Education Endowment Foundation:Graduate Coaching Programme

Graduate Coaching Programme

Perry Beeches Academy
Implementation costThe cost estimates in the Toolkits are based on the average cost of delivering the intervention.
Evidence strengthThis rating provides an overall estimate of the robustness of the evidence, to help support professional decision-making in schools.
Impact (months)The impact measure shows the number of additional months of progress made, on average, by children and young people who received the intervention, compared to similar children and young people who did not.
Project info

Independent Evaluator

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Testing the impact of a one to one academic coaching programme.
Pupils: 373 Schools: 4 Grant: £306,000
Key Stage: 3 Duration: 2 year(s) Type of Trial: Efficacy Trial
Completed February 2014

The Perry Beeches coaching programme provided regular academic tutoring to Year 7 pupils struggling with reading and writing. The intervention was delivered through one-to-one or small group sessions with a trained coach, usually a graduate.

The EEF funded this study partly because graduate coaching programmes of this type are popular with schools, and partly because of existing evidence of the effectiveness of small group and one to one tuition.

The study found a large positive impact on pupil outcomes. Pupils involved in the intervention made five months’ additional progress in literacy, compared to other pupils. Exploratory analysis found impacts to be highest when a larger amount of contact time was provided, although there may have been some inconsistency with the way different schools recorded contact time.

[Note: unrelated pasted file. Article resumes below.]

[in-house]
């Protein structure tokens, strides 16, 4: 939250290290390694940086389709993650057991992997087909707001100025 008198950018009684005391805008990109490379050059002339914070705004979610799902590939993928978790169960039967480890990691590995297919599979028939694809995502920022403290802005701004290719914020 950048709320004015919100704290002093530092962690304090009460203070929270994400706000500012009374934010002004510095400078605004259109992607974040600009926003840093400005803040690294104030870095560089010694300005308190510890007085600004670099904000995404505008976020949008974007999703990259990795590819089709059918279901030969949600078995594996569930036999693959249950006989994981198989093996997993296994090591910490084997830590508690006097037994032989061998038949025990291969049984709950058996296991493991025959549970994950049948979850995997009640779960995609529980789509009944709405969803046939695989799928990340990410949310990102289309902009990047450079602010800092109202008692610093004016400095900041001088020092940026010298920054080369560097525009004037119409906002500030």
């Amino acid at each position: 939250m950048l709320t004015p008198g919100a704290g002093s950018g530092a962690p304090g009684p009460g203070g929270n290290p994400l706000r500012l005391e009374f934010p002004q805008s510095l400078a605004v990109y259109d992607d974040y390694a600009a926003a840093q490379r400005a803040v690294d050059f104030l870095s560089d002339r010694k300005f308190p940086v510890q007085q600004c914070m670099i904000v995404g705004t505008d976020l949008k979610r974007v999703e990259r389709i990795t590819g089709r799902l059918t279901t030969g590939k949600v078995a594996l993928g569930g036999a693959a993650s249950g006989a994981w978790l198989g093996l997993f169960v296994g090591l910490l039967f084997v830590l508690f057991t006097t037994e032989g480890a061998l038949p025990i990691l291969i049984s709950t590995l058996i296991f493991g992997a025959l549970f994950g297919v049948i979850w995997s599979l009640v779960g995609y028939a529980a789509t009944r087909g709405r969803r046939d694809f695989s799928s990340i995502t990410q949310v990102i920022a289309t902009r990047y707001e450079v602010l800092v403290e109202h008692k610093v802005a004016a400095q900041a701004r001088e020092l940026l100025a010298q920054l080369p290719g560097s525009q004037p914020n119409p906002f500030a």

Providing extra graduate contact time for pupils may be effective, but it is also expensive: this programme cost around £1400 per pupil per year. While funding graduate coaches could be an effective intervention for struggling pupils, it may not be a cost effective approach to improving attainment for all. 

  1. The programme had a positive impact on pupils’ attainment in reading, spelling and grammar, equivalent to approximately five additional months’ progress. The evaluation did not seek to prove that the approach would work in all schools, but did identify strong evidence of promise.
  2. The programme had a similar effect for pupils eligible for free school meals as for their peers.
  3. There was considerable variation in the way that the initiative was delivered across the four schools. Pupils received a mixture of one to one and small group support, but the frequency and duration of sessions ranged widely between schools and students. There was also variation in the training and supervision coaches received.
  4. Coaches felt that pupils engaged well with the variety of sessions and that both one to one and small group work was beneficial. However, it was not possible to identify the precise contribution of one to one sessions and greater definition of the approach may be required were the approach to be trialled in a larger number of schools.
  5. The cost of the programme was high compared to other literacy catch-up approaches — including those delivered one to one — due to the salary costs of coaches and the intensity of support provided.
ImpactThe size of the difference between pupils in this trial and other pupils
SecurityHow confident are we in this result?
Reading, spelling and grammar
Months' progress
Reading, spelling and grammar (FSM)
Months' progress